Before he passed away last October, Steve Jobs claimed to have cracked the code to a TV revolution: Make everything simple to use, sync all content with other devices through the Internet, and do away with clunky remotes and complex lists of cable channels.
But to make an Apple television a reality, the company needs more control over TV content. According to a new report from the New York Post, content providers aren’t quite as willing to embrace Jobs’ vision.
Citing unnamed sources, the Post reports that Apple is trying add streaming video to its existing lineup of on-demand movies and shows in iTunes. The problem is that Apple reportedly wants to call the shots on what content is available and how much it costs, and content providers, who are clinging to the lucrative status quo of cable and satellite TV, don’t want to play along. One executive complained that Apple wants “everything for nothing.”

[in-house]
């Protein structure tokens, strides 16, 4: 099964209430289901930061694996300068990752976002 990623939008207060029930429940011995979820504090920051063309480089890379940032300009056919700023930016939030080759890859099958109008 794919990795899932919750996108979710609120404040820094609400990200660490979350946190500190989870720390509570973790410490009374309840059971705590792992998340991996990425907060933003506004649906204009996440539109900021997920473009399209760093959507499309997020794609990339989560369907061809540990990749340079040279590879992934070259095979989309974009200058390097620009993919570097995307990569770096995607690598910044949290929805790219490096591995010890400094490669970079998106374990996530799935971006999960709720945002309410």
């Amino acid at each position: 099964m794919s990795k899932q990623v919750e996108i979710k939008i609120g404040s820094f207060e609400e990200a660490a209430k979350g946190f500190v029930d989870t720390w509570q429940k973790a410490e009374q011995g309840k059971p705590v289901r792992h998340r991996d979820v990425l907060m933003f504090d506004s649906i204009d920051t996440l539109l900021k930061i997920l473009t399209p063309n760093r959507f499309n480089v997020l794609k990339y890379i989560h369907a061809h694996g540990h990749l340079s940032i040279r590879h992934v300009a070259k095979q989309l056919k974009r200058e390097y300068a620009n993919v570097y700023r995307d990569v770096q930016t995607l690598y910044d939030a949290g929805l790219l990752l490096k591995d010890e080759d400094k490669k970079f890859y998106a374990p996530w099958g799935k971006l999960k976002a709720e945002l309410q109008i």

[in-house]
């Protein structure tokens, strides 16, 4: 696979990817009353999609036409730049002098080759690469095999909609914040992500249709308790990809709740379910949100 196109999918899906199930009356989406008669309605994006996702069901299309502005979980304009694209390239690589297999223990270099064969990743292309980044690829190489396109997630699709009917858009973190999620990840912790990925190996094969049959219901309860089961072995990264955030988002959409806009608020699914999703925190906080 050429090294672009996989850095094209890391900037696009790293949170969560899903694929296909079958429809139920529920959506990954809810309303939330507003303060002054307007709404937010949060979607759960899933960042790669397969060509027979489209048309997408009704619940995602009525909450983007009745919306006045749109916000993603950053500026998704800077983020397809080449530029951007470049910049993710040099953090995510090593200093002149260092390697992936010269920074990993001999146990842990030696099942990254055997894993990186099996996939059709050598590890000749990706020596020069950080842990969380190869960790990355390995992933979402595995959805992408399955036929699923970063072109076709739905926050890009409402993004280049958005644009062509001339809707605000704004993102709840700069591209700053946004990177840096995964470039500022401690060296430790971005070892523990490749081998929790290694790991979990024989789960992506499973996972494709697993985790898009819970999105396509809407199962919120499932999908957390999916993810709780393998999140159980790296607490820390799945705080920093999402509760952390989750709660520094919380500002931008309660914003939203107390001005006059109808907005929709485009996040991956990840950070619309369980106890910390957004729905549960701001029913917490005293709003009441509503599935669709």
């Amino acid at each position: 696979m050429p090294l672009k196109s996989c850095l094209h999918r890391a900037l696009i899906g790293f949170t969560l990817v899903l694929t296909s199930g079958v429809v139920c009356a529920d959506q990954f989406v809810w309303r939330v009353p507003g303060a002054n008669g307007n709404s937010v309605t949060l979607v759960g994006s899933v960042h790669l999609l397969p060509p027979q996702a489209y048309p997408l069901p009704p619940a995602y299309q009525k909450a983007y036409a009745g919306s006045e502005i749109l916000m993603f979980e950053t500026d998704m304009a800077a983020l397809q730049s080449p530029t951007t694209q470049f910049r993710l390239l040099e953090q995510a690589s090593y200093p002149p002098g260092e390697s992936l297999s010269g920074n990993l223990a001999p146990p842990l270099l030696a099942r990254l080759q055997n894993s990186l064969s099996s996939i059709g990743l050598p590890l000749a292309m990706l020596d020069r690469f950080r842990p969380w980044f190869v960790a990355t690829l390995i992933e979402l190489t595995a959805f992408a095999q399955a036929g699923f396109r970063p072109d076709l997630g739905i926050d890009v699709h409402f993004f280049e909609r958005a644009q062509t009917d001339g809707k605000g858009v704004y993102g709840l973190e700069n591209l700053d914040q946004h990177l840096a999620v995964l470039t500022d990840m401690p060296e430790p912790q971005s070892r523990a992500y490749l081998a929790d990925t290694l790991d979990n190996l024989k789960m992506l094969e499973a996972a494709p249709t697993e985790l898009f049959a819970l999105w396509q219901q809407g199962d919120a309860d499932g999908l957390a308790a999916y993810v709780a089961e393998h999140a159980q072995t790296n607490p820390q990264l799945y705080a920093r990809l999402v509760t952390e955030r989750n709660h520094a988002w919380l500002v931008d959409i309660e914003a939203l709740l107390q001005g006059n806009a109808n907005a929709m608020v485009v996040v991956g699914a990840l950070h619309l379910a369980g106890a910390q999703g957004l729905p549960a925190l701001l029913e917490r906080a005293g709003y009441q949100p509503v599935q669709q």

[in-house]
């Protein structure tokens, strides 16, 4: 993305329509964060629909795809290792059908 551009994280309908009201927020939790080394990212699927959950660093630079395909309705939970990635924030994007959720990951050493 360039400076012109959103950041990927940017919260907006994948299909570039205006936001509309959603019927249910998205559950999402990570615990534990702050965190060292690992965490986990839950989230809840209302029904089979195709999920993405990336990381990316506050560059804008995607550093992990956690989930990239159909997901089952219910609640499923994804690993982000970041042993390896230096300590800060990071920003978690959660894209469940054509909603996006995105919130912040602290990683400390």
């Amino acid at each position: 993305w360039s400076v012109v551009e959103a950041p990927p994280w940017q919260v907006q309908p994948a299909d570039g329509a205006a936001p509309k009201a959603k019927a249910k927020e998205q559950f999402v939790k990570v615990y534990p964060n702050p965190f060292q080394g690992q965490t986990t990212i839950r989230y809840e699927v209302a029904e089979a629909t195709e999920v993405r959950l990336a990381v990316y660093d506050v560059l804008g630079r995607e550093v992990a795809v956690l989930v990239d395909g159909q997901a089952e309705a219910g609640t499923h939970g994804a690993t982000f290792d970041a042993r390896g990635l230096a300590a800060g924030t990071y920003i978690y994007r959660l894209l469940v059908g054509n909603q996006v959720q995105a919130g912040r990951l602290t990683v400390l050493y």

These troubled negotiations could hurt Apple’s plans to conquer the living room. The company already offers an Apple TV set-top box, but with only a handful of third-party streaming services in addition to on-demand iTunes content. Tech watchers expect Apple to launch an actual television set, but only if the company can strip away the extra set-top boxes (and wires) that users connect to their existing sets.
This wouldn’t be the first time that Apple has supposedly tried and failed to bring subscription TV to iTunes. In 2009, analysts speculated that Apple would offer a bundle of shows for $30 to $40 per month. It never happened, and now the Post says Apple’s demand to share ad revenue with content providers was the sticking point. Apple was also reportedly negotiating with cable providers, but the Post says cable executives walked away, not willing to risk their existing business.
And it’s not just Apple. TV networks were quick to block Google TV from their streaming Websites, effectively burying the product.
It’s hard to be surprised about these kinds of reports anymore, but they’re always disappointing to hear. Dreaming up how to make TV better is relatively easy–the hard part, as we see over and over, is convincing the incumbent industry that it will be better off as a result.